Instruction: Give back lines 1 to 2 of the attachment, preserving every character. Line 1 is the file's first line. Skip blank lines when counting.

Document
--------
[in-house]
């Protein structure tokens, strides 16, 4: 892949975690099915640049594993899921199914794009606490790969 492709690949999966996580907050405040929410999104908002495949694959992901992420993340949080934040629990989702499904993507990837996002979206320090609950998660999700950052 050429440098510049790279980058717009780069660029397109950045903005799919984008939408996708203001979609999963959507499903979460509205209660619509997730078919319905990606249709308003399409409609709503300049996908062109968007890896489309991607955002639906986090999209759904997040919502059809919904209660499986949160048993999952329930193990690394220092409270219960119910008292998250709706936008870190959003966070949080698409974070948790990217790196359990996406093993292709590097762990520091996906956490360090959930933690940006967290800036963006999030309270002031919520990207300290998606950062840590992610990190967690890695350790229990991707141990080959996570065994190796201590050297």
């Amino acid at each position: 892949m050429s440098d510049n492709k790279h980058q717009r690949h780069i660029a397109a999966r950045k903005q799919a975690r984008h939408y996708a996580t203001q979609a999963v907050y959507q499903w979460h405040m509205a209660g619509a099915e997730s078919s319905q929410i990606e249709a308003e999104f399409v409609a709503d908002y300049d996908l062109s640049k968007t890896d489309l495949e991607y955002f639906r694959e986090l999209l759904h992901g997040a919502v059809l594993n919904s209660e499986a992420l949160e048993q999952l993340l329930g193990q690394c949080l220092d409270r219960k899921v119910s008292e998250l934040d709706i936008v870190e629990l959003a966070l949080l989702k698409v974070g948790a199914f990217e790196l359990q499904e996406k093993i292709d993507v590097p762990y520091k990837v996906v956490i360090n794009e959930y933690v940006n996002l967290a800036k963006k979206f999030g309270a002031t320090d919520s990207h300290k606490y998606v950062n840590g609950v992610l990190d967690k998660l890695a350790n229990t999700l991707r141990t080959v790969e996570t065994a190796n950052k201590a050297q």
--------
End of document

[in-house]
């Protein structure tokens, strides 16, 4: 892949975690099915640049594993899921199914794009606490790969 492709690949999966996580907050405040929410999104908002495949694959992901992420993340949080934040629990989702499904993507990837996002979206320090609950998660999700950052 050429440098510049790279980058717009780069660029397109950045903005799919984008939408996708203001979609999963959507499903979460509205209660619509997730078919319905990606249709308003399409409609709503300049996908062109968007890896489309991607955002639906986090999209759904997040919502059809919904209660499986949160048993999952329930193990690394220092409270219960119910008292998250709706936008870190959003966070949080698409974070948790990217790196359990996406093993292709590097762990520091996906956490360090959930933690940006967290800036963006999030309270002031919520990207300290998606950062840590992610990190967690890695350790229990991707141990080959996570065994190796201590050297």